Refrigerium


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Ref`ri`ge´ri`um


n.1.Cooling refreshment; refrigeration.
References in periodicals archive ?
Dimitri Fagbohoun's "Refrigerium," whose materials include "wood confessional, broom, book, screws, ceramic objects, electro-luminescent paper, frame, inverter, and video with sound," allows visitors to enter two sides of an apparent confessional booth.
"This brief respite shows that Almighty God will give to these souls in the judgment day relief from their punishment and rest eternal." So upper hell is a place for expiation, and the refrigerium the souls receive in it is a foresight of the eternal peace they will enjoy after the Final Judgment.
And even when they are eternally doomed, those who had done some good deeds in their lives are regularly allowed refreshment ("refrigerium supplicii") as in The vision of the Monk of Wenlock, or alternate moments of pause (most frequent on Sundays (48)) as in The vision of Adamnan.
Moretti also offers a survey of the Latin language and style in which the PA is written: as one would expect, the PA contains morphological patterns in word-formation associated with Christian authors (for example, refrigerium and aedificatio), and it displays numerous features of late and vulgar Latin, for instance, diminutives, pleonasms, a preference for analytical over synthetic forms (for example, prepositional constructions instead of constructions involving cases without prepositions), several quod/quia/quoniam + subjunctive constructions instead of constructions requiring only an infinitive, the use of the indicative mood in indirect questions, the employment of the so-called nominativus pendens, and so on.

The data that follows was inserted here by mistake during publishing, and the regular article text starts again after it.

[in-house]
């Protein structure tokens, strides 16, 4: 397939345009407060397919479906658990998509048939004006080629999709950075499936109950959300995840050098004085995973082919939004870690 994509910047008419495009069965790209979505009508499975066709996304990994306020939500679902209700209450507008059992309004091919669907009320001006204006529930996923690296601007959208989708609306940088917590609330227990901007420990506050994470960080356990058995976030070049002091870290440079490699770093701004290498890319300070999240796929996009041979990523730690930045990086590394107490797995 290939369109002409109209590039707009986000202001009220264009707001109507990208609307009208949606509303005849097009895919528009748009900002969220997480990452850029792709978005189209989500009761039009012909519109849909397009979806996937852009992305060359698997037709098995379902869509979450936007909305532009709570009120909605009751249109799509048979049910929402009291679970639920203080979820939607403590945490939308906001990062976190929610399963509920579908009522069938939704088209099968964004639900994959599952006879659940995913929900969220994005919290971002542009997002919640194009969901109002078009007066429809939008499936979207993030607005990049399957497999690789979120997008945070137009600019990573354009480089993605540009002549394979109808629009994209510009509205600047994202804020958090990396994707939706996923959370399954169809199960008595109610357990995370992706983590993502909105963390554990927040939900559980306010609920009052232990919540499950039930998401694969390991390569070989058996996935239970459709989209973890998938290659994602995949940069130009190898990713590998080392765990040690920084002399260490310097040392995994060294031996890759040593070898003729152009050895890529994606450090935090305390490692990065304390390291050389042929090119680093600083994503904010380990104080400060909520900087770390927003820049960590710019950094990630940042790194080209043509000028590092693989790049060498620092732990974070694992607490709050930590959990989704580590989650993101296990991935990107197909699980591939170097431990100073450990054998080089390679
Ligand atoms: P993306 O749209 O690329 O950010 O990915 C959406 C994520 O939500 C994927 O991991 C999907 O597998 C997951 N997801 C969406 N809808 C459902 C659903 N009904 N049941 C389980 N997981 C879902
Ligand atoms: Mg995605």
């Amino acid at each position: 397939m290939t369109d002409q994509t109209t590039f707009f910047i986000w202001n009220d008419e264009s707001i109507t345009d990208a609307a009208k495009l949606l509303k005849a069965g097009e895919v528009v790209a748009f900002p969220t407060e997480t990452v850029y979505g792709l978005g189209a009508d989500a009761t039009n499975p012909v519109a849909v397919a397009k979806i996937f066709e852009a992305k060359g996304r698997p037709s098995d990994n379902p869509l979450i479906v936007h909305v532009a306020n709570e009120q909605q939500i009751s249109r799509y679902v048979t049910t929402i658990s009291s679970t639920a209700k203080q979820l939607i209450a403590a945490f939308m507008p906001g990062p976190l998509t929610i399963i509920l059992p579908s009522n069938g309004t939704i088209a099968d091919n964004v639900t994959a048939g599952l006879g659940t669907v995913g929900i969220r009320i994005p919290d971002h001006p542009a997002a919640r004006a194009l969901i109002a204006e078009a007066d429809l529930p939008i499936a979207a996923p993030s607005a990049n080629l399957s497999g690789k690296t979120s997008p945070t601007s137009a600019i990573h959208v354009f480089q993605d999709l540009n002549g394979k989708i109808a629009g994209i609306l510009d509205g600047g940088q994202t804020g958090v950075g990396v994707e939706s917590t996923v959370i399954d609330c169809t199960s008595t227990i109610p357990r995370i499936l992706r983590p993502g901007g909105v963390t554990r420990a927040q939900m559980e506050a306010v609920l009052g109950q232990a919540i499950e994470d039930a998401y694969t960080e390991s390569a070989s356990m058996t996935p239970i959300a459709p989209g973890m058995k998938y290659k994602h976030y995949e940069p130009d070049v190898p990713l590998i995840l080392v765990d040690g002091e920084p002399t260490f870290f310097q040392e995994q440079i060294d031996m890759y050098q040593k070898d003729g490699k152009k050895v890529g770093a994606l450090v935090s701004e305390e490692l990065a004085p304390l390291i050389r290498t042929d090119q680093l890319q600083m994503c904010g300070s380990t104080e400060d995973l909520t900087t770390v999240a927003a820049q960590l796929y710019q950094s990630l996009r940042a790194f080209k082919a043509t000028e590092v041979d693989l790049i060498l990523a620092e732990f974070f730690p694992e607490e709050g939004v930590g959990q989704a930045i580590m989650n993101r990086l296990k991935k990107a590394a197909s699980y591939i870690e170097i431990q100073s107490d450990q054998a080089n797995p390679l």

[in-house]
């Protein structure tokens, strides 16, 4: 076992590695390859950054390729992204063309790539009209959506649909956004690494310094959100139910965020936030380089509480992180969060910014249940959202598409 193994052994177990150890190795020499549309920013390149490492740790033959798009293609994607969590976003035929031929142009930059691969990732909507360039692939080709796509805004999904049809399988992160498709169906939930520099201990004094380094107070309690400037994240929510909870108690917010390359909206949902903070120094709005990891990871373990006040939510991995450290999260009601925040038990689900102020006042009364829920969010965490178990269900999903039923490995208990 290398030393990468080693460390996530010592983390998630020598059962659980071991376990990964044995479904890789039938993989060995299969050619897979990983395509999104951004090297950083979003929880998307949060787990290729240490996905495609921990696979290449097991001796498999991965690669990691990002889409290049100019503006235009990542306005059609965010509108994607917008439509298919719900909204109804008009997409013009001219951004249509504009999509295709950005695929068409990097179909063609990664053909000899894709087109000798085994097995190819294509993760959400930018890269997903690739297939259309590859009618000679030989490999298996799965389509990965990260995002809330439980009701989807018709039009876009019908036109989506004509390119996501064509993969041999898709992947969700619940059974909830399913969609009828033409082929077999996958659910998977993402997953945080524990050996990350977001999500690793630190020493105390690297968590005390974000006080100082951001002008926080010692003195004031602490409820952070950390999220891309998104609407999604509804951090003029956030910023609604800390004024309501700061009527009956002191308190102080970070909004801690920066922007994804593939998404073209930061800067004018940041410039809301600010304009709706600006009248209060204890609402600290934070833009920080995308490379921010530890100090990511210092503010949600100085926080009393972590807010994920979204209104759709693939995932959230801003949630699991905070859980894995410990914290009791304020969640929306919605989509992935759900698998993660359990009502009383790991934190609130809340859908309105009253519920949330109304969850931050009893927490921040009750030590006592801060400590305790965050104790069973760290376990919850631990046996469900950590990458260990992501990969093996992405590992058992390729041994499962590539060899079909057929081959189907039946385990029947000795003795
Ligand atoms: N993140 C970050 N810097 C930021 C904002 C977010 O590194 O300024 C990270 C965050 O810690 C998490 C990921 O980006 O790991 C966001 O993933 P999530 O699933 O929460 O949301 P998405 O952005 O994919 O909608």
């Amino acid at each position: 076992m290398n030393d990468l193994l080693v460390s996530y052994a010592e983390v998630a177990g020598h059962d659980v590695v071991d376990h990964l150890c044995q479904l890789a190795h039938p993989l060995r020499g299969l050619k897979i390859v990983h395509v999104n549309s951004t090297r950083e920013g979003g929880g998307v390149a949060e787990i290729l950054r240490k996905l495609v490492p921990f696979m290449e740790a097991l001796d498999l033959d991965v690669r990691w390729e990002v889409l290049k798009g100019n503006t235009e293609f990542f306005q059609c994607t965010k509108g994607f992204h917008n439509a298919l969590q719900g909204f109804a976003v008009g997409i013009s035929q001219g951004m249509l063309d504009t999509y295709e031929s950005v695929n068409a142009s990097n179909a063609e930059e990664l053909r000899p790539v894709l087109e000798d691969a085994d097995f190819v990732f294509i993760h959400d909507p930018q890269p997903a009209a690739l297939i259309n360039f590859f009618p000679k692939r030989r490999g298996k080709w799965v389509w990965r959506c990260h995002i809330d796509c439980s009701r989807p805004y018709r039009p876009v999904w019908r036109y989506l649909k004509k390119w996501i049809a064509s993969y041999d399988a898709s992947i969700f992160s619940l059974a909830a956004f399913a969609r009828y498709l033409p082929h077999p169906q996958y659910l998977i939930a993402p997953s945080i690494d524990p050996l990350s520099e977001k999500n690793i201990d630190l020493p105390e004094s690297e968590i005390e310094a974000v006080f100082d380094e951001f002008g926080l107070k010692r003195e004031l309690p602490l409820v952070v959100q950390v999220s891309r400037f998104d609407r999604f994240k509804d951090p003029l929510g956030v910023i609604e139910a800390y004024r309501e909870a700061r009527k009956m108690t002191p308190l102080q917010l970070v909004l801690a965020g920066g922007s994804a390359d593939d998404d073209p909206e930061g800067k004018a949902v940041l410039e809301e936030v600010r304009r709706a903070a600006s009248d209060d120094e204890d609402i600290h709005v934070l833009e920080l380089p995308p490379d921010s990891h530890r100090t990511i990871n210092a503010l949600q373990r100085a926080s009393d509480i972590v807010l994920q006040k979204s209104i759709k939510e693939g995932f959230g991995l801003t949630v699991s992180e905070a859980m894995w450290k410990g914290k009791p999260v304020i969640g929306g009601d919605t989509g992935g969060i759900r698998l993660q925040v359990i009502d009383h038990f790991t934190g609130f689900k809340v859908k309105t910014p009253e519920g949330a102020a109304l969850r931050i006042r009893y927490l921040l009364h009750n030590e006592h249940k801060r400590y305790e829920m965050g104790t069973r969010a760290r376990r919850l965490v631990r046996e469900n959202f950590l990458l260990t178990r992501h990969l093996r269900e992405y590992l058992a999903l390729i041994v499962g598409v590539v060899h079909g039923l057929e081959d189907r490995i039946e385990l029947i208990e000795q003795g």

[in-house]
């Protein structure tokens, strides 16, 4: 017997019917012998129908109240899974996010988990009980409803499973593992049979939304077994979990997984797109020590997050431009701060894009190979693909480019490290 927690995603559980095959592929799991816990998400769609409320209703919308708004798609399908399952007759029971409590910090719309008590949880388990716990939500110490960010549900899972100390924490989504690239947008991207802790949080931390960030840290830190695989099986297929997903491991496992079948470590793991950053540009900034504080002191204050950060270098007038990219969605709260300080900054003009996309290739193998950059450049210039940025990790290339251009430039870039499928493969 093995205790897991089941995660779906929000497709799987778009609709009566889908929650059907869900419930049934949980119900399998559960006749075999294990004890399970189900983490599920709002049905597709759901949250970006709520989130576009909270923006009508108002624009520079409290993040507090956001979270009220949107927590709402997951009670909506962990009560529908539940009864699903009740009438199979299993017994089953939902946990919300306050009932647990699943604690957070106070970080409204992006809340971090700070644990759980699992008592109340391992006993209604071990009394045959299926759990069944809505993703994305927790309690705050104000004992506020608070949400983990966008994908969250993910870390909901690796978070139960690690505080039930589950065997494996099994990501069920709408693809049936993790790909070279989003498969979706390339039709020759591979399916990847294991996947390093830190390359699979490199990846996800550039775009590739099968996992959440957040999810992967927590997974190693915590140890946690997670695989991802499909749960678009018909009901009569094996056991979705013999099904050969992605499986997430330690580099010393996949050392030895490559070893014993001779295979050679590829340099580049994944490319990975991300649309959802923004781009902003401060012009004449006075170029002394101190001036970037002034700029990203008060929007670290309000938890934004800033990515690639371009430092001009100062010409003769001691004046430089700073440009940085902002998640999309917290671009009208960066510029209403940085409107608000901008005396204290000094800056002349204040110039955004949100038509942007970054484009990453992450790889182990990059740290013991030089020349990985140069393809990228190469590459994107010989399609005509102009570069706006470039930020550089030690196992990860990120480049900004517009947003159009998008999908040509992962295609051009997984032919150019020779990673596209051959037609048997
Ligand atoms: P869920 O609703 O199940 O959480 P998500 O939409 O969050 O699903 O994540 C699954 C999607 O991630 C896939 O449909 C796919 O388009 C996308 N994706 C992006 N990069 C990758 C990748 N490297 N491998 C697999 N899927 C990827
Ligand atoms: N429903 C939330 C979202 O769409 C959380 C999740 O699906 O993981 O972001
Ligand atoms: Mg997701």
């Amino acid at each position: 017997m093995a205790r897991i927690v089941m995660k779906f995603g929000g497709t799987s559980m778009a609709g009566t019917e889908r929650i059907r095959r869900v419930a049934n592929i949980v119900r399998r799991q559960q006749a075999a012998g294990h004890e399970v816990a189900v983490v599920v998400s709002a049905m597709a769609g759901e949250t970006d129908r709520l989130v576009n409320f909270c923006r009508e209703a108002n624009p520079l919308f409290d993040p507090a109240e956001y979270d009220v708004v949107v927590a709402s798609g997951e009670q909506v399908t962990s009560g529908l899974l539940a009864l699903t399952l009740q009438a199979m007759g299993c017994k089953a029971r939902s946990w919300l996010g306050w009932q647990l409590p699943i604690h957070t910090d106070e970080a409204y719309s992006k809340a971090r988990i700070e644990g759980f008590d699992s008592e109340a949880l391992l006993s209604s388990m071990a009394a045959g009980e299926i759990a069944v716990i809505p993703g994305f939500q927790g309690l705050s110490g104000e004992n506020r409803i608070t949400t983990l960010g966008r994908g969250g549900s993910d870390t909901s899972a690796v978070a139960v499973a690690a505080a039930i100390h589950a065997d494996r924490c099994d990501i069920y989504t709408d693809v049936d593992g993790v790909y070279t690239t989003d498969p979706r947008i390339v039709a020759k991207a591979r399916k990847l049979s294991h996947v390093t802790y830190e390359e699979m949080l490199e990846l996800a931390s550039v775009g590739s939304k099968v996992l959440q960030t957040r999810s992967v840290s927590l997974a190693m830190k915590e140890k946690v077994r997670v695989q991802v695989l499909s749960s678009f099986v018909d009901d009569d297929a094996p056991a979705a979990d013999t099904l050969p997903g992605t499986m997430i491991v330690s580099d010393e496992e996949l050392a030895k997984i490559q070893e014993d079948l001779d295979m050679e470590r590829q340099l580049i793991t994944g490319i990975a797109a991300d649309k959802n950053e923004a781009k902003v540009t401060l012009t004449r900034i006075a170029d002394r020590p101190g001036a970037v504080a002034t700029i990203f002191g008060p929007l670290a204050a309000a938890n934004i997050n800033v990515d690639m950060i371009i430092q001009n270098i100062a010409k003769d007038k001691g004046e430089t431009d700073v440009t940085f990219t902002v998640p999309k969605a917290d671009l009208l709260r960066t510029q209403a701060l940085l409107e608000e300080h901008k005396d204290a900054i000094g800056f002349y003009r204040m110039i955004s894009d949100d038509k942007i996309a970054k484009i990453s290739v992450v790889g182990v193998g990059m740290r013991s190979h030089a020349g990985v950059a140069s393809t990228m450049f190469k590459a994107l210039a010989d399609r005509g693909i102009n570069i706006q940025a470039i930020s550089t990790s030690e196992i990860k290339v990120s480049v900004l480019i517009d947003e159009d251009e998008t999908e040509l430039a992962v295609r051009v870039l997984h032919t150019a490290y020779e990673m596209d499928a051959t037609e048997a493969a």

4.7-19), an indication that Boethius, too, thought that God saves through death, bringing with it (from Christian theology) the concept of refrigerium.
For example, many Christians adopted the refrigerium, the funerary meal, to celebrate the anniversaries of the death of the Christians, despite its associations with paganism and overindulgence.
In these, the dwelling place was often referred to as refrigerium and the purifying fire a metaphor derived from the goldsmith's craft.
15 According to medieval conceptions, the destiny of the souls of the righteous is not limited to a subterranean refrigerium, as described by A.
L[ewis]'s new moral allegory or 'vision,' based on the mediAEval fancy of the Refrigerium, by which the lost souls have an occasional holiday in Paradise" (Letters 71).